Voter registration numbers drop a bit in Nevada


Nevada’s political parties, with the exception of the Libertarian Party, saw declines in voter registration numbers in June, the secretary of state’s office reported last week.

The total decline was modest, however, with the rolls declining by 6,710 registered active voters compared to May.

There are now 1,260,389 registered voters in Nevada as the nascent 2014 election season begins to get underway.

Democrats lost 3,018 voters and now total 530,752, while Republicans lost 2,109 voters and now total 432,824.

Libertarians added 26 voters and total 8,863.

Of the total registered voters statewide, 42.1 percent are Democrats, 34.3 percent are Republicans, 17.6 percent are nonpartisan, 4.7 percent are members of the Independent American Party, and the remaining 1.3 percent are members of the Libertarian or other minor parties.

The November 2014 general election, which will see GOP Gov. Brian Sandoval seek re-election along with races for Nevada’s other constitutional officers and its four congressional seats, is 16 months away but some campaigning has already begun.

The Nevada State Education Association has already ramped up its efforts to win support for a business margins tax proposal that will be on the November 2014 ballot.

This past Monday, Erin Bilbray announced her candidacy as a Democratic Party challenger to Rep. Joe Heck, R-Nev., in the 3rd Congressional District in Southern Nevada.

The new voter registration numbers for the district show Heck could face a tough re-election campaign. Democrats have 38.9 percent of the active 349,400 registered voters compared to 36.1 percent for Republicans and 18.9 percent for nonpartisans. Minor parties make up the remainder.

— Sean Whaley

SANDOVAL: REPUBLICAN FAVORED

GOP Gov. Brian Sandoval’s seemingly unstoppable re-election effort has not gone unnoticed by Roll Call.

A blog entry by Stu Rothenberg, columnist for Roll Call, on Friday moved Sandoval’s re-election chances from “Lean Republican” to “Republican Favored.”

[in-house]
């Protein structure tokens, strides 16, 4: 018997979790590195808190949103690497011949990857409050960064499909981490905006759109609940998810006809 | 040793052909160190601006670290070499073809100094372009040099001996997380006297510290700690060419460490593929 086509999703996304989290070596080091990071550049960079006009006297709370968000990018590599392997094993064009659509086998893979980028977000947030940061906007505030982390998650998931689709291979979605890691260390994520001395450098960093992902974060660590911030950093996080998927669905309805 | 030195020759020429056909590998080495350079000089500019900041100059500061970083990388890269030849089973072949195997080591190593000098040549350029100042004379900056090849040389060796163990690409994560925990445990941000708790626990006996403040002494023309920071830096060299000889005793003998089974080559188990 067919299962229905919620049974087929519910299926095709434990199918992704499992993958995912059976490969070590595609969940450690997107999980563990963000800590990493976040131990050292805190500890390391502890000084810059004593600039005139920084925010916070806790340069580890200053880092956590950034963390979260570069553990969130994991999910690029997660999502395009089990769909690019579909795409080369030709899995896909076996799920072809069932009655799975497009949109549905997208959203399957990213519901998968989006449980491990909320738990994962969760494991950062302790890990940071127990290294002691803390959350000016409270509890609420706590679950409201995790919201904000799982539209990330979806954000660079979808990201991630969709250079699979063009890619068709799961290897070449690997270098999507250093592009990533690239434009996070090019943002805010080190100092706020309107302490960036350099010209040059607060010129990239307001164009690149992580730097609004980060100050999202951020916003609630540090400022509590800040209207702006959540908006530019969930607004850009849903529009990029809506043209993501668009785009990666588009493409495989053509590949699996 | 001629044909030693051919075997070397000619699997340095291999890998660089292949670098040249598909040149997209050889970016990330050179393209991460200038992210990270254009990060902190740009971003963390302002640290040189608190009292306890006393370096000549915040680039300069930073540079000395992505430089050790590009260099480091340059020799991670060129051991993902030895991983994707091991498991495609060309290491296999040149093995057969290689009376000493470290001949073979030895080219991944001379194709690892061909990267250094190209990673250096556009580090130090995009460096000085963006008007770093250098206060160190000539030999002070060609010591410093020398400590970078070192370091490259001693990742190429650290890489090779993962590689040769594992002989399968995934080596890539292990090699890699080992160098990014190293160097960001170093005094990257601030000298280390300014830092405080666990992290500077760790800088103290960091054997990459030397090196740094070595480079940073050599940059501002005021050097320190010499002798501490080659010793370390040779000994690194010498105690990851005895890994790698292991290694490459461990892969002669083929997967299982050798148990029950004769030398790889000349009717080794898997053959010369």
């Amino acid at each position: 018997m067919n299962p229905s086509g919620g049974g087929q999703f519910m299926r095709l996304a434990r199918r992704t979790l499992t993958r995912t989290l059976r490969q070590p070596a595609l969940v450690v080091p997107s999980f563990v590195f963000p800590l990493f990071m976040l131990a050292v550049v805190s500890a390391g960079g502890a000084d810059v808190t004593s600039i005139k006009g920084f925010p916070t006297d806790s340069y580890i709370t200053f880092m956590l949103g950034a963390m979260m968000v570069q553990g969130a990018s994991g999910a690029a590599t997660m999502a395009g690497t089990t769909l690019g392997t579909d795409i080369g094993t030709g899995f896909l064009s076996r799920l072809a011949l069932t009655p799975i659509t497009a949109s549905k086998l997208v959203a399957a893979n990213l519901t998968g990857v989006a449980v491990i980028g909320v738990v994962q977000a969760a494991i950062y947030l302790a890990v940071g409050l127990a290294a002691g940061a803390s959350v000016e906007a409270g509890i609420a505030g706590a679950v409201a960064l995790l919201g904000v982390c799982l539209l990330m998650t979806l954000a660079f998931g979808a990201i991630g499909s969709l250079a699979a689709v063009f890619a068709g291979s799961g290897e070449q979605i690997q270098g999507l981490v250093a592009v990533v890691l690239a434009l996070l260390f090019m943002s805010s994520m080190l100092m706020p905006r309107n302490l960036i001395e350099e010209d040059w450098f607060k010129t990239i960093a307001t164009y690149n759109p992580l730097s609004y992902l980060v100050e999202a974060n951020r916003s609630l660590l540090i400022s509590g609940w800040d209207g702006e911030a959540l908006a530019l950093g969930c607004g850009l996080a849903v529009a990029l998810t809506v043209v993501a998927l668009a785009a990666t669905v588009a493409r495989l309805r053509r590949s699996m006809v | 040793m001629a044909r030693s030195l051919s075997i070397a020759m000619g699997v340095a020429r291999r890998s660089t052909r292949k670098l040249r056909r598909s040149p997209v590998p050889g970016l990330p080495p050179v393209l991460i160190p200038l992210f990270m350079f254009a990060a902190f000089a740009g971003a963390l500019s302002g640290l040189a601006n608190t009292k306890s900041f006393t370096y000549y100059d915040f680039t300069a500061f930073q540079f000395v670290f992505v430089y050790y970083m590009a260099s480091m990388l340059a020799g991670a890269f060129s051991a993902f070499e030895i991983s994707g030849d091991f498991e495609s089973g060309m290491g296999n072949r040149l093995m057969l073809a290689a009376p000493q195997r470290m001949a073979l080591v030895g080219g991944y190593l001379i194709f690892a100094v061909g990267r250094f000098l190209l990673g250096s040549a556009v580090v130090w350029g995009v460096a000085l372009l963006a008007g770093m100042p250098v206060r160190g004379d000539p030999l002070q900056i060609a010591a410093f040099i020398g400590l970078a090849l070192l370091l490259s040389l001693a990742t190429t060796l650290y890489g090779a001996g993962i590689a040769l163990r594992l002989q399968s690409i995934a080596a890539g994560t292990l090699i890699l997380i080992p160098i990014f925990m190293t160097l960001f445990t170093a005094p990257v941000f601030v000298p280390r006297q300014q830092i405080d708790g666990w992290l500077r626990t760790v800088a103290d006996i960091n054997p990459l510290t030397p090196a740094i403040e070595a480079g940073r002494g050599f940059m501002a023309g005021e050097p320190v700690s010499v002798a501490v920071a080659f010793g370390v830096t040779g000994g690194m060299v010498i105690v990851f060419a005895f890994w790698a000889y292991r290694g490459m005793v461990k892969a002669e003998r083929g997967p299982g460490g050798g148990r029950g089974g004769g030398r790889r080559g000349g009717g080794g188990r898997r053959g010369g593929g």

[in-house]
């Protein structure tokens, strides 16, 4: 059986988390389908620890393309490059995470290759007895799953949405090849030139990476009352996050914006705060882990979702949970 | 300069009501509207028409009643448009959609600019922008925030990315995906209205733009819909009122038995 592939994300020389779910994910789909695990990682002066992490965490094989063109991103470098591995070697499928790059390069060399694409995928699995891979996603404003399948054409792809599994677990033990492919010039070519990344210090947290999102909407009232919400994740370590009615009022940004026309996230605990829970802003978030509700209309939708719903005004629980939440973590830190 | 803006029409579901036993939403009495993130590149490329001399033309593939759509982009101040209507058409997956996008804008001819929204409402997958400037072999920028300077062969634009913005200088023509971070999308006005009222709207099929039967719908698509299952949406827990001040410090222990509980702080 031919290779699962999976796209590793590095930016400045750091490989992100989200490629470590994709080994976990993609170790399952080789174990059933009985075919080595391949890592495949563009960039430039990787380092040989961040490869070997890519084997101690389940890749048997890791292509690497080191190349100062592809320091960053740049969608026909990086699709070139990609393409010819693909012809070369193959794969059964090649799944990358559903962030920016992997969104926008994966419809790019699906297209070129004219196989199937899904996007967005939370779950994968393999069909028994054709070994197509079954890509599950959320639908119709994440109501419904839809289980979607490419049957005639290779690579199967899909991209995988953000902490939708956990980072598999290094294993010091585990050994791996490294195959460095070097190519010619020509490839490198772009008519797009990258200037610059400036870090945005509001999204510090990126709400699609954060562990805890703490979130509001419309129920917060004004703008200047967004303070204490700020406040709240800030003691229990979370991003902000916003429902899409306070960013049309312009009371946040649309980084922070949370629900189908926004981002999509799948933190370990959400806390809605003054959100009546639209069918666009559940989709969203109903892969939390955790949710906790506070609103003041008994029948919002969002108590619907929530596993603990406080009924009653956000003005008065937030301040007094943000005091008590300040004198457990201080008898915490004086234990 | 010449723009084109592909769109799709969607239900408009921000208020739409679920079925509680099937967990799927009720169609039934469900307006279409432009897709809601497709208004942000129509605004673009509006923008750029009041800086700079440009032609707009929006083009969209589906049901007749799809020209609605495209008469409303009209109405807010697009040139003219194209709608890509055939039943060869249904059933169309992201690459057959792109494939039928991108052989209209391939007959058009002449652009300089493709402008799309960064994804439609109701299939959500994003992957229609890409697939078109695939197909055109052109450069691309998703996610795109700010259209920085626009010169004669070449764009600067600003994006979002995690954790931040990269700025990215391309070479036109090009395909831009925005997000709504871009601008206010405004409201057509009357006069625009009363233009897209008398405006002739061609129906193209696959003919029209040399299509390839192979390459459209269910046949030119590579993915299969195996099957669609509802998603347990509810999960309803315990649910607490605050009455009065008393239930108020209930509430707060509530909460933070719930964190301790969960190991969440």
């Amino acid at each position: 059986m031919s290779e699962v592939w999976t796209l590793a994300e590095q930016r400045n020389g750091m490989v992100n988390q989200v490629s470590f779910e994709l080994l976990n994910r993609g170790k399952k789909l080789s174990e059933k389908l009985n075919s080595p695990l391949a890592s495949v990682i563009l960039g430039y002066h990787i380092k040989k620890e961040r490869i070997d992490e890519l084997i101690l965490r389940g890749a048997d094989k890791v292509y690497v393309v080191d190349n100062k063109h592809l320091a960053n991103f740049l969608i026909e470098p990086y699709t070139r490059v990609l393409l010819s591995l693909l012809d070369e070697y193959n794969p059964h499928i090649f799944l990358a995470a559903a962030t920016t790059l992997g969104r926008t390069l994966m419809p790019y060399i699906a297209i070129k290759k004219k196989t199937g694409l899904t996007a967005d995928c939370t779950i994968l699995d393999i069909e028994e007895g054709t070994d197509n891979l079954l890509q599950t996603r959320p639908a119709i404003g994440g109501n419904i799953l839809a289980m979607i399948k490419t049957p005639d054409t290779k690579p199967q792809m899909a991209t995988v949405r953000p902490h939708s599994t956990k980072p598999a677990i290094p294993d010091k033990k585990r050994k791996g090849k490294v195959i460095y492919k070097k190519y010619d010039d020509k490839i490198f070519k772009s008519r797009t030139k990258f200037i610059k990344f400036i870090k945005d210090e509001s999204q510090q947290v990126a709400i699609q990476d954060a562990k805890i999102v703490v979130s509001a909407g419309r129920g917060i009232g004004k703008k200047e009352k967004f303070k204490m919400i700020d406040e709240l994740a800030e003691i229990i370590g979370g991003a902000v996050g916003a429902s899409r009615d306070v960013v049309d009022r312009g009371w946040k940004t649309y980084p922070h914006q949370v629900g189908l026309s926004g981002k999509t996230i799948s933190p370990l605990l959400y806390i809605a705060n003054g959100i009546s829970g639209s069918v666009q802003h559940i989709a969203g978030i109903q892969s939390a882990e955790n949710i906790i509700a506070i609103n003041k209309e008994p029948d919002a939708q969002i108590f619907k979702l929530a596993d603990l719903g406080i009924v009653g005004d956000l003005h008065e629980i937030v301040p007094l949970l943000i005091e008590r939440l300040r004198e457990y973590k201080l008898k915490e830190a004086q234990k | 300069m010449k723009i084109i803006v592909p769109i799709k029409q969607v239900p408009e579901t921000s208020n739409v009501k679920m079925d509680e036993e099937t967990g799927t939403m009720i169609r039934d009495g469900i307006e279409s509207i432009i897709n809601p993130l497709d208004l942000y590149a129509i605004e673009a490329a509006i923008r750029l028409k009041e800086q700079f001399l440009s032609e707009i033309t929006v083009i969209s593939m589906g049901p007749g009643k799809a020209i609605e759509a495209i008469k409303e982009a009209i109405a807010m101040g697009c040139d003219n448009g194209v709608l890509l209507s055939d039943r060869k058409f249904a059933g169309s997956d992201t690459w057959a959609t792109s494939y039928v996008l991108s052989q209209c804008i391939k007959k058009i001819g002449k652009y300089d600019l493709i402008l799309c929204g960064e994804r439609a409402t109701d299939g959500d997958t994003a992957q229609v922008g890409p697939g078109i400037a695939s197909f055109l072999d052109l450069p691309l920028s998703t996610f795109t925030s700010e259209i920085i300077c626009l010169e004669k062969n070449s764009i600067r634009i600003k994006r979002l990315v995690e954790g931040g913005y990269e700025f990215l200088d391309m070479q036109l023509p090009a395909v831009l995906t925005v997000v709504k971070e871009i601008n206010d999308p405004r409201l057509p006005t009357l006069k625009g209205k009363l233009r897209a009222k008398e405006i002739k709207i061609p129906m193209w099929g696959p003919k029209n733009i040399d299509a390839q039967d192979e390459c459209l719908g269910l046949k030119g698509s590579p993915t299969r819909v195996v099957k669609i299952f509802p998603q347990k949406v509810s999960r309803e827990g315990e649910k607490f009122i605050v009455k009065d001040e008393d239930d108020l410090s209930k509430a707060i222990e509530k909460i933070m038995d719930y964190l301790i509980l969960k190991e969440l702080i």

The item, posted by Nathan Gonzales, deputy editor of the Rothenberg Political Report, noted that “you can’t beat someone with no one.”

Democrats are still looking for a challenger to Sandoval, who plans to run for re-election to a second four-year term in November, the blog item says.

State Attorney General Catherine Cortez Masto has taken a pass on the race, and Clark County Commissioner Steve Sisolak is considered to be the most likely Democratic candidate.

Sisolak recently told the Review-Journal that he was still evaluating a run against Sandoval, who has strong popularity ratings with Nevada voters.

“President Barack Obama’s 6-point win in 2012 and the changing demographics of the state fuel Democratic optimism,” Gonzales wrote. “But Sandoval doesn’t look like he is in any imminent danger.”

Rothenberg describes himself as a nonpartisan political analyst/handicapper who has been a Roll Call columnist for more than 20 years.

— Sean Whaley

A patch to remember

Sheriff Doug Gillespie wants something from Clark County commissioners — a vote in favor of a 0.15 percent sales tax increase to pay for police officers under the More Cops proposal.

At the County Commission meeting Tuesday, he started out his presentation by saying he appreciates the commissioners, whom he presented with a patch commemorating the 40th anniversary of the Metropolitan Police Department.

This past Monday was the anniversary of when the Las Vegas and Clark County police agencies merged.

“This is not trying to influence you in any way, shape or form in regards to what we’re discussing here today,” Gillespie said. “I just think it’s a nice thing to do for seven people that I spend a lot of time working with to provide a level of safety in the community.”

Commissioners will vote on the sales tax proposal on Aug. 6.

— Ben Botkin

Contact Capital Bureau reporter Sean Whaley at swhaley@reviewjournal.com or 775-687-3900. Contact reporter Ben Botkin at bbotkin@reviewjournal.com or 702-405-9781. Follow him on Twitter @BenBotkin1.

 

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